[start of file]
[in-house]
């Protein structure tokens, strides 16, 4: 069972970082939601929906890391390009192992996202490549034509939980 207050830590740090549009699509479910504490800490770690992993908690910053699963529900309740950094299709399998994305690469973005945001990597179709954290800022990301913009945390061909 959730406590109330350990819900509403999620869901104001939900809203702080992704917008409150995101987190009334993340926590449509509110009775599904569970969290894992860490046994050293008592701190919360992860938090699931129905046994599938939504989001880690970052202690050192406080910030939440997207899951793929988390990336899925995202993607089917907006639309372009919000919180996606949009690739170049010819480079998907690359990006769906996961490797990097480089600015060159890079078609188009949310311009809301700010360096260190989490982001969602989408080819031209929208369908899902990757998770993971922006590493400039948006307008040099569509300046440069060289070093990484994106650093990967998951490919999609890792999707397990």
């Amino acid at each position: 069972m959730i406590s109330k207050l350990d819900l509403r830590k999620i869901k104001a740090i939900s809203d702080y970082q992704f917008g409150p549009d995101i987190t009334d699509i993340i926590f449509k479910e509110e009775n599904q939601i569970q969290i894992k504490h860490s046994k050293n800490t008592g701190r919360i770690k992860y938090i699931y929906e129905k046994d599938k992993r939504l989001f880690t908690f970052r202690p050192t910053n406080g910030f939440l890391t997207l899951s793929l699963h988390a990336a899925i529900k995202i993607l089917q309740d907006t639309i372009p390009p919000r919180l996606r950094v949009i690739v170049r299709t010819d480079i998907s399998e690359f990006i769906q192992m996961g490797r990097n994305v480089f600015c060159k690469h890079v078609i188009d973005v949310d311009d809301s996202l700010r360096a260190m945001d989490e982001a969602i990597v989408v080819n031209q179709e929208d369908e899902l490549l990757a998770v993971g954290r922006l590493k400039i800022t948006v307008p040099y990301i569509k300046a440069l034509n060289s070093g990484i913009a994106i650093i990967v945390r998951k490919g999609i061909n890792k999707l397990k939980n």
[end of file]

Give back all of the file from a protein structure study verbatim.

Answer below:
[in-house]
């Protein structure tokens, strides 16, 4: 069972970082939601929906890391390009192992996202490549034509939980 207050830590740090549009699509479910504490800490770690992993908690910053699963529900309740950094299709399998994305690469973005945001990597179709954290800022990301913009945390061909 959730406590109330350990819900509403999620869901104001939900809203702080992704917008409150995101987190009334993340926590449509509110009775599904569970969290894992860490046994050293008592701190919360992860938090699931129905046994599938939504989001880690970052202690050192406080910030939440997207899951793929988390990336899925995202993607089917907006639309372009919000919180996606949009690739170049010819480079998907690359990006769906996961490797990097480089600015060159890079078609188009949310311009809301700010360096260190989490982001969602989408080819031209929208369908899902990757998770993971922006590493400039948006307008040099569509300046440069060289070093990484994106650093990967998951490919999609890792999707397990």
């Amino acid at each position: 069972m959730i406590s109330k207050l350990d819900l509403r830590k999620i869901k104001a740090i939900s809203d702080y970082q992704f917008g409150p549009d995101i987190t009334d699509i993340i926590f449509k479910e509110e009775n599904q939601i569970q969290i894992k504490h860490s046994k050293n800490t008592g701190r919360i770690k992860y938090i699931y929906e129905k046994d599938k992993r939504l989001f880690t908690f970052r202690p050192t910053n406080g910030f939440l890391t997207l899951s793929l699963h988390a990336a899925i529900k995202i993607l089917q309740d907006t639309i372009p390009p919000r919180l996606r950094v949009i690739v170049r299709t010819d480079i998907s399998e690359f990006i769906q192992m996961g490797r990097n994305v480089f600015c060159k690469h890079v078609i188009d973005v949310d311009d809301s996202l700010r360096a260190m945001d989490e982001a969602i990597v989408v080819n031209q179709e929208d369908e899902l490549l990757a998770v993971g954290r922006l590493k400039i800022t948006v307008p040099y990301i569509k300046a440069l034509n060289s070093g990484i913009a994106i650093i990967v945390r998951k490919g999609i061909n890792k999707l397990k939980n």